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The Implications of the 2004 American Elections
for the Canada-U.S. Trade Relationship

Lida Preyma
Director, Trade Policy Research
G8 Research Group
November 18, 2004

Predicting the outcome of Super Bowl XXXVIII would have been easier than trying to predict the outcome of the 2004 U.S. presidential election, even though each week someone different seemed to be favoured. There were certainly no shortages of superstitious benchmarks either. At the end of September, The Economist reported a poll from CNN money.com that, according to Buyseasons, a costume company, sales of George W. Bush Halloween masks were outselling John Kerry masks by 57% to 43%. [1] Sales of the masks have been said to predict the results of the last six elections correctly; thus Bush would be the clear winner. Not so fast, however. Apparently, the Washington Redskins have predicted whether the incumbent president would win since the 1930s. A win during the Sunday football game means that the incumbent will come out on top. Fortunately for Kerry, October 31, 2004, saw the Redskins lose by a score of 28–14. But in real-world politics, the outcome of the presidential election would be decided only by the American electorate, and whether they think George Bush is doing a good job or whether they would like to give John Kerry a chance at being their Commander-in-Chief. Either way, this was an election where the whole world was not only watching, but is now trying to figure out what the next four years will bring in relation to their organization, international body or country – including, of course, Canada.

This paper examines how the outcome of the election will affect the trade relationship between the United States and Canada. Does it really matter who won the election? Or is it more important that the encumbrance of the election cycle can now be left behind in real decision-making? Can political rhetoric predict who will be the better free trader? And how important is it to control Congress in the overall scheme of things where trade is concerned?

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The Election Cycle

The election cycle plays a strong hand in hindering outward-looking decision making in the year before an election. Re-election campaigns and the appeasement of domestic groups are synonymous. If decisions are likely to alienate any particular group in the short term, avoidance is strategically recommended and exercised. Historically, "while outcomes may be unaffected by presidential elections the process of trying to resolve disputes – whether by inducement, persuasion, negotiation, or retaliation – is affected by the electoral cycle." [2] With the election now over, the U.S. can finally start addressing the overarching problems faced by the administration. Where Canadian trade is concerned, these problems include the American current account and budgetary deficits, as well as ongoing trade disputes such as softwood lumber and the reopening of the Canada/U.S. border to Canadian cattle, both of which will be addressed later on in this paper.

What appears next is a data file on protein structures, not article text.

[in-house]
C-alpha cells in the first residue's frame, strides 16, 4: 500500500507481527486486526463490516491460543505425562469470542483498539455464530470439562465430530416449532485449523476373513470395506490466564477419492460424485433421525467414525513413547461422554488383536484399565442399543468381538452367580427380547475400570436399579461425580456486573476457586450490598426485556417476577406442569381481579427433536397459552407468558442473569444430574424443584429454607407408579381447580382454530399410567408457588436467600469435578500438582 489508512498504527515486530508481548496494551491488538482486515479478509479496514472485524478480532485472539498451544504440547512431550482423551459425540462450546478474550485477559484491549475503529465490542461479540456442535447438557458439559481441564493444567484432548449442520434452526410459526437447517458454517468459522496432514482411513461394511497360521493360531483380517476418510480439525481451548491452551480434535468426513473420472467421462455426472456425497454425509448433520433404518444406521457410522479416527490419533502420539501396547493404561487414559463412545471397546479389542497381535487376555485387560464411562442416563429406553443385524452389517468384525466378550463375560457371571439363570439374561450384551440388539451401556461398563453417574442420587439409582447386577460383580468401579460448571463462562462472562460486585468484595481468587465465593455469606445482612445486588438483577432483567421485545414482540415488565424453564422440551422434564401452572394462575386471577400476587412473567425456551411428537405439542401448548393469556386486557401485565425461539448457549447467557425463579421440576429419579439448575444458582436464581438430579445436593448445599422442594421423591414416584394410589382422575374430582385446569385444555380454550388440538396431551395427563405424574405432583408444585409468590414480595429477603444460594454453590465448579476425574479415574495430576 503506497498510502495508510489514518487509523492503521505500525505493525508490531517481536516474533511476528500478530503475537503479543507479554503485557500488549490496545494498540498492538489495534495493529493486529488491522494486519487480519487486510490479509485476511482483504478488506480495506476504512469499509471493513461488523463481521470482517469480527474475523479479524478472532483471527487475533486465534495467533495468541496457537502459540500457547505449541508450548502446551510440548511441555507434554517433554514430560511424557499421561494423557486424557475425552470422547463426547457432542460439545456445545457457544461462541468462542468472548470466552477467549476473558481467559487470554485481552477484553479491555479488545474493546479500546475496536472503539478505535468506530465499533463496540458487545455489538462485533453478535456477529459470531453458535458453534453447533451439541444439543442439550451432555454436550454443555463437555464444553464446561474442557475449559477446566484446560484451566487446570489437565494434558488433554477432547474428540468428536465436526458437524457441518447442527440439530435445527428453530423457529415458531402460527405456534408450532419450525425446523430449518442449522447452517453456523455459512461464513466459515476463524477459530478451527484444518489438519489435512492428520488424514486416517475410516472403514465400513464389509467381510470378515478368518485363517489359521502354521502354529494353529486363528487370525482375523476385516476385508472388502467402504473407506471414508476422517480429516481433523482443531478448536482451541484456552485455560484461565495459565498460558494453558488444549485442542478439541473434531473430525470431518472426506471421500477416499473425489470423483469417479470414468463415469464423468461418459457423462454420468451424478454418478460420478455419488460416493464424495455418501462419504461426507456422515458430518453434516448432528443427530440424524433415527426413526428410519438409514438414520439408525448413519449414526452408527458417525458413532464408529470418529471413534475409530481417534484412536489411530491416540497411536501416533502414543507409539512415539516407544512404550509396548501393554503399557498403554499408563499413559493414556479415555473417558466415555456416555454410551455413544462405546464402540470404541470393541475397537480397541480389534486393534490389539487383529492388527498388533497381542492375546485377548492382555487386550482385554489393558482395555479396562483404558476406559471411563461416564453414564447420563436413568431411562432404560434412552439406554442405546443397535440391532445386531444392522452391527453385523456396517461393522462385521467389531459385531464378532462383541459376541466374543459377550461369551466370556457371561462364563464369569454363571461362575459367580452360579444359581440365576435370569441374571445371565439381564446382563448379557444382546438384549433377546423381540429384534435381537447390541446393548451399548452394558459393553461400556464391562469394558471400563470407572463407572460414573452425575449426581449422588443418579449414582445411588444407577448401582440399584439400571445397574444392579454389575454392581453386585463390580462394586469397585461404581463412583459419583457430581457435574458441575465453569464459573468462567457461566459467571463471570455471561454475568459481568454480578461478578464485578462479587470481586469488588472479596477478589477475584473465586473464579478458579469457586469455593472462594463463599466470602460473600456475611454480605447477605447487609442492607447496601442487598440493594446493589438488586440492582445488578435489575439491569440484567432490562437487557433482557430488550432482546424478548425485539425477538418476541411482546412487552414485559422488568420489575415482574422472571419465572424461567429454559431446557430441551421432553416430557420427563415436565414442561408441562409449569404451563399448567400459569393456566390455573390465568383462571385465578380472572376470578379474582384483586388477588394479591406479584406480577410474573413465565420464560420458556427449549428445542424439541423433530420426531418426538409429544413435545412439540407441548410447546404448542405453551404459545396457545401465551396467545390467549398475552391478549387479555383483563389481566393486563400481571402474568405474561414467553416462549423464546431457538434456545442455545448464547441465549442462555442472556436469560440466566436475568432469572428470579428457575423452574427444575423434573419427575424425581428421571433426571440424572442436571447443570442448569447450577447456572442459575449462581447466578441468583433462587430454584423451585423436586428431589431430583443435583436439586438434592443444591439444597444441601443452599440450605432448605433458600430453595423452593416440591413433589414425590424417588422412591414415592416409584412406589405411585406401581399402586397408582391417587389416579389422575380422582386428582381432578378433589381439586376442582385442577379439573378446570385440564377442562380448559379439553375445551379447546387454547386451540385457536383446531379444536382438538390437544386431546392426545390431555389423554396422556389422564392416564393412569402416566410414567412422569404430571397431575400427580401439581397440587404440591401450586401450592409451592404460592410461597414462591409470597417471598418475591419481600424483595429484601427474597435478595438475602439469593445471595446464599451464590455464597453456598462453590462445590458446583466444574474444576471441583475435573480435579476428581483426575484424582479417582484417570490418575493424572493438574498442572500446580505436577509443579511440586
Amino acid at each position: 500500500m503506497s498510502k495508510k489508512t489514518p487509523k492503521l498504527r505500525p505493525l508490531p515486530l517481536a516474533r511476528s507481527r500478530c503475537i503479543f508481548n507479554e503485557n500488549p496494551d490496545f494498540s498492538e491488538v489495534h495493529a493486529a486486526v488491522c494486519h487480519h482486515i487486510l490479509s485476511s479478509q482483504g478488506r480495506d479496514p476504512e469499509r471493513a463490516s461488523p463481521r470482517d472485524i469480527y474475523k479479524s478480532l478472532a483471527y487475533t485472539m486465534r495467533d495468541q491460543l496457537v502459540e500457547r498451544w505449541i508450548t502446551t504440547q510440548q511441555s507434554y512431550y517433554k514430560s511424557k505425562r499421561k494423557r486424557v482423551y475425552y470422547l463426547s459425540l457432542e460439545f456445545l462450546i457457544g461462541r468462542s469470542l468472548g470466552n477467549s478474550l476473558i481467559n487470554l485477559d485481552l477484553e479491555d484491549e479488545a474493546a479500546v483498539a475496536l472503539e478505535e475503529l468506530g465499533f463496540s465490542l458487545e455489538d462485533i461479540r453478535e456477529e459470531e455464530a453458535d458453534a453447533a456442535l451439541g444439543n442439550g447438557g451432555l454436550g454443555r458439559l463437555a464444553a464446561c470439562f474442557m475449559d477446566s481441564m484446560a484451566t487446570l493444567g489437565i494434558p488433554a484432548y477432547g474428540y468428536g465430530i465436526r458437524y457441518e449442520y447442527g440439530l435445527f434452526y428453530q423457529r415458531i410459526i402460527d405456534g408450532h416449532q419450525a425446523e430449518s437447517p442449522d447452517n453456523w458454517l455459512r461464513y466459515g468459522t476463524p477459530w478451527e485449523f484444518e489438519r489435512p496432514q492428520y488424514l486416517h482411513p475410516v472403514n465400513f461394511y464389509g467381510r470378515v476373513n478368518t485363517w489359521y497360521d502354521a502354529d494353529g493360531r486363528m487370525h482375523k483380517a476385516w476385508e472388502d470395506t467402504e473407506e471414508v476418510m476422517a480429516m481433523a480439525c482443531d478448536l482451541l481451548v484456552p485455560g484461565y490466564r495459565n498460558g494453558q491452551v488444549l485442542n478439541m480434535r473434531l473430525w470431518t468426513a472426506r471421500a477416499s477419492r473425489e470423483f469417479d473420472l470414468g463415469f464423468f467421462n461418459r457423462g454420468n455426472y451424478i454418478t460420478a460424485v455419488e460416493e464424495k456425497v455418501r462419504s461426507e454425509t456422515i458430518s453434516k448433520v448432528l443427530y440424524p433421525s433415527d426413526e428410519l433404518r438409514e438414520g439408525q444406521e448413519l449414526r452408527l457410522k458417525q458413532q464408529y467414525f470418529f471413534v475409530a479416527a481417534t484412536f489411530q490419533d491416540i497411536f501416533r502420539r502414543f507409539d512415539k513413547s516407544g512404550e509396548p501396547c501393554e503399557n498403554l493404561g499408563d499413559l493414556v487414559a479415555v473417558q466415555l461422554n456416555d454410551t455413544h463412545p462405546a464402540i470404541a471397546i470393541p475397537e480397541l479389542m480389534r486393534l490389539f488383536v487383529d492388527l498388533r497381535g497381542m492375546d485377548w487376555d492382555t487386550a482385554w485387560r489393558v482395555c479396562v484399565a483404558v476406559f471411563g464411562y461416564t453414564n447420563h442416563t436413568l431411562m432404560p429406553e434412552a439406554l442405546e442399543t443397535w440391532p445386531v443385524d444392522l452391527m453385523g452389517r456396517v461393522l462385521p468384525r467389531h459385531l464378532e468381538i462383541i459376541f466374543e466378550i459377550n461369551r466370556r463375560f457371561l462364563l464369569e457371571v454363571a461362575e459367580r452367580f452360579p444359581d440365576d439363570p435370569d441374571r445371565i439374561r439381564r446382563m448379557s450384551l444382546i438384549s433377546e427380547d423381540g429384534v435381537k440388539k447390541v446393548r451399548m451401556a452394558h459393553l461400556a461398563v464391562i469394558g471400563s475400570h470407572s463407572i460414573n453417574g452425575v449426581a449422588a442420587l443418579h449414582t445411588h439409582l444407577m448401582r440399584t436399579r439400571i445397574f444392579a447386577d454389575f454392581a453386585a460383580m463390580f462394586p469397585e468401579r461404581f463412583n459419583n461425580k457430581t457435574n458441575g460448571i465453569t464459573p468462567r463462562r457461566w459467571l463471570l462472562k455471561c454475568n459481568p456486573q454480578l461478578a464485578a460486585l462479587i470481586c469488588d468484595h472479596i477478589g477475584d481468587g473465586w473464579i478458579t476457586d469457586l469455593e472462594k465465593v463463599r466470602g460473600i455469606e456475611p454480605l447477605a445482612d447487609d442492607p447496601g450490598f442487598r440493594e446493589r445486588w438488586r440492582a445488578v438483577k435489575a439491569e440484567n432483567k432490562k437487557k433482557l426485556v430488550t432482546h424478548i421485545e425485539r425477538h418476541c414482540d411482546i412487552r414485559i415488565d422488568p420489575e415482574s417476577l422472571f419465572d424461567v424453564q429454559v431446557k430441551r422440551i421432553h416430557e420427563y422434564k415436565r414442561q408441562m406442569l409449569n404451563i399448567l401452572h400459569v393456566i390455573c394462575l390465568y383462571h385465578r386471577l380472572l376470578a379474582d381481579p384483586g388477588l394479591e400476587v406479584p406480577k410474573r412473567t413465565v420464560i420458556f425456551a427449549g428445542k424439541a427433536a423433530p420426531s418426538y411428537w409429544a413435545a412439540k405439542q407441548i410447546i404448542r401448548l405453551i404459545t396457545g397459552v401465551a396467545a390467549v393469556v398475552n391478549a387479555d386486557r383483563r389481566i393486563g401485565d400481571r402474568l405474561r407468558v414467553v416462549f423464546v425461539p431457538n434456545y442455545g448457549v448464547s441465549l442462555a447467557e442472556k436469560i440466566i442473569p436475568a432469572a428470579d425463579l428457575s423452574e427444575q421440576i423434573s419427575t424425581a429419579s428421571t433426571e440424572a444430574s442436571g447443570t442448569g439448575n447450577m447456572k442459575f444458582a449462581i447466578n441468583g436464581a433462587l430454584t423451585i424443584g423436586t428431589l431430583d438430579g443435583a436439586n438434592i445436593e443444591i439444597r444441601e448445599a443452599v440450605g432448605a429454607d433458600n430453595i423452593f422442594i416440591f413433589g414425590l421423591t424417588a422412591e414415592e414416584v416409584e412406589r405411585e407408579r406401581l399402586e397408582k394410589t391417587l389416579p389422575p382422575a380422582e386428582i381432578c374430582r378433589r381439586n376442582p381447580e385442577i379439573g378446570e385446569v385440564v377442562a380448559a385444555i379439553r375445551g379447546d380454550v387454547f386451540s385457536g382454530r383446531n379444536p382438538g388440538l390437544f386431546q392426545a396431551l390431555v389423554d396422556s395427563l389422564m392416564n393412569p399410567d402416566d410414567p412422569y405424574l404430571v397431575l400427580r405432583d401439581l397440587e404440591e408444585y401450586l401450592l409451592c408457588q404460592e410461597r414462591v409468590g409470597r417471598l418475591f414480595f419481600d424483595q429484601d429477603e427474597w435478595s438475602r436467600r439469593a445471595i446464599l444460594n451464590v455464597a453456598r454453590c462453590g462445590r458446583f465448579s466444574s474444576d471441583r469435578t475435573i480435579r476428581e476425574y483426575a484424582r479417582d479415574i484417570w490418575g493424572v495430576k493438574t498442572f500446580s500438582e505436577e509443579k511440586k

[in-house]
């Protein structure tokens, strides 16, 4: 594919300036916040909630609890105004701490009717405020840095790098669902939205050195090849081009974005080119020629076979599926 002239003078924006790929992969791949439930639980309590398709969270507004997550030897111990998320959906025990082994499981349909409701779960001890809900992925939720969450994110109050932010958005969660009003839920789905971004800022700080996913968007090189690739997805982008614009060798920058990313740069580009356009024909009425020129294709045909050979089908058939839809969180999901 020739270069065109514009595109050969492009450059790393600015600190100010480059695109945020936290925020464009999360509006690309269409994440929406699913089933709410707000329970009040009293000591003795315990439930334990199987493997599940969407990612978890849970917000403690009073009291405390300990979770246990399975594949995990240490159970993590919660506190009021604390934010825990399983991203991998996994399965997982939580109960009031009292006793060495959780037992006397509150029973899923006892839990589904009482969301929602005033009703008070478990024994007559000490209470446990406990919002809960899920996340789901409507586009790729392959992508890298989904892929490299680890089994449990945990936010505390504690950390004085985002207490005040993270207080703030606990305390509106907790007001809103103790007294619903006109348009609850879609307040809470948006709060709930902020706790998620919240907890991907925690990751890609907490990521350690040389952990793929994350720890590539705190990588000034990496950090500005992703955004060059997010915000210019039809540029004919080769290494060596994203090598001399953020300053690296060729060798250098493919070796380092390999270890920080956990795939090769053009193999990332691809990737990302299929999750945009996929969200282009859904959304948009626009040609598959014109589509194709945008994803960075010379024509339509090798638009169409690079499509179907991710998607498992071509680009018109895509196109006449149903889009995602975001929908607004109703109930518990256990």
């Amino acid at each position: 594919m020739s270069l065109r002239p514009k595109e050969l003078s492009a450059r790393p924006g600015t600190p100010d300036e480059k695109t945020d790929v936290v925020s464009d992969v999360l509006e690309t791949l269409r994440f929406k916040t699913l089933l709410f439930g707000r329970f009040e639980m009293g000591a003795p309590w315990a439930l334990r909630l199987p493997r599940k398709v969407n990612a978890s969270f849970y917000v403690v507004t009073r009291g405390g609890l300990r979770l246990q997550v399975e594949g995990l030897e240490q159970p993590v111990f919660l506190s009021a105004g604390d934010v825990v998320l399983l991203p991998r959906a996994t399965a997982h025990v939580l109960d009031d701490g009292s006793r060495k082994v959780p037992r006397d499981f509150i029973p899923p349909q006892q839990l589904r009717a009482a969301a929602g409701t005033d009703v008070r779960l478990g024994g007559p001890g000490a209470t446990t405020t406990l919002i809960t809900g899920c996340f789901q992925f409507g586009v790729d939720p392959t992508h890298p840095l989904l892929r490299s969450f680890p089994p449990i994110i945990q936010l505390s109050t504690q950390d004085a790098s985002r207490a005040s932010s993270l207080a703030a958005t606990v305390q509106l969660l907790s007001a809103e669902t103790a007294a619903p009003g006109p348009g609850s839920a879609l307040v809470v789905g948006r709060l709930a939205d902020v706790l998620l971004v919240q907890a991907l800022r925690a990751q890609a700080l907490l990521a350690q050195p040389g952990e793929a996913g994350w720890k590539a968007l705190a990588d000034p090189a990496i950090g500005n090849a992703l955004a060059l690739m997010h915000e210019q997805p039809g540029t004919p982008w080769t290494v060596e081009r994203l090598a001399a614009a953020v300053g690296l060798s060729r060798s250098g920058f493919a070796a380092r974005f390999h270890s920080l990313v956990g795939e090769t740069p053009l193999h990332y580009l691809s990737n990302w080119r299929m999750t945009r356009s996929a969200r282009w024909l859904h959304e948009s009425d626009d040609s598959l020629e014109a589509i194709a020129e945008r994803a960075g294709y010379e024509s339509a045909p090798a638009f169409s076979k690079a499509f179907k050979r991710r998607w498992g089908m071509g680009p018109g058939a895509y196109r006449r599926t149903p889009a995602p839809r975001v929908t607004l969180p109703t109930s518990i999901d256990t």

The American trade and budgetary deficits are at a critical stage. Both are hovering around 5% of gross domestic product (GDP). Further budgetary deficits will also encourage higher trade deficits through initiatives such as tax cuts, which typically lead consumers to buy more imports. Addressing the unsustainably high deficits, the effects of which are felt the world over, needs to be a priority for the President.

Another factor is the status of the U.S. as the world’s largest consumer of oil, with China standing second. Increasing oil prices, coupled with the increasing trade imbalance with China have driven the trade deficit to record highs. One way to manage the skyrocketing trade deficit is to adopt protectionist policies, which then limit the amount of imports into the country. This is not an attractive option for Bush or for the now regionally integrated American economy.

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A more feasible way to balance the accounts is to continue to allow the U.S. dollar to depreciate. A lower dollar makes imports more expensive and therefore leads consumers either to purchase domestic products or to save. Consumer spending accounts for two thirds of all U.S. economic activity, and this spending rose 4.6% in the third quarter of 2004, despite the increase in energy prices and the approaching holiday season. [3] Although spending was on a downturn during the first half of 2004, it seems that the American love affair with credit has got them spending once again. Increased consumer credit indebtedness also indicates that any increasing taxes may not necessarily dampen consumer spending. Interest rate hikes may prove to be a better deterrent.

What does this combination of an open American economy, depreciating dollar and sustained U.S. aggregate demand mean for export-driven countries such as Canada, which has long relied on a weak Canadian dollar for its trading surplus with the U.S.? Tougher times ahead, no doubt. With a weaker U.S. dollar, Canada is likely to see imports from the U.S. rise and Canada’s trade surplus sink. Canada’s reliance on a cheap dollar rather than productivity growth has now come back to haunt exporters. Productivity allows products and not just low prices to compete around the globe. Can something be done in the short term to correct this? Sadly, no, even though a stronger Canadian dollar will allow Canadian firms over time to import more productivity-boosting capital equipment from the U.S. and put it to work at home. Gains in productivity come in the long term, and Canada has neglected the importance of productivity for quite some time. To see the effects, the World Economic Forum’s recently released Global Competitiveness Report showed that while Canada may have gained one spot this year in growth competitiveness (to rank 15th), it has consecutively slid in the past six years in the business index (falling from 8th to 15th), which many see as the more important indicator of the economy’s competitiveness. [4] Thus the commitment to a weaker U.S. dollar, which Bush does not oppose, will help in balancing the U.S. trade deficit, but will simultaneously negatively affect Canada’s current account and export-led growth.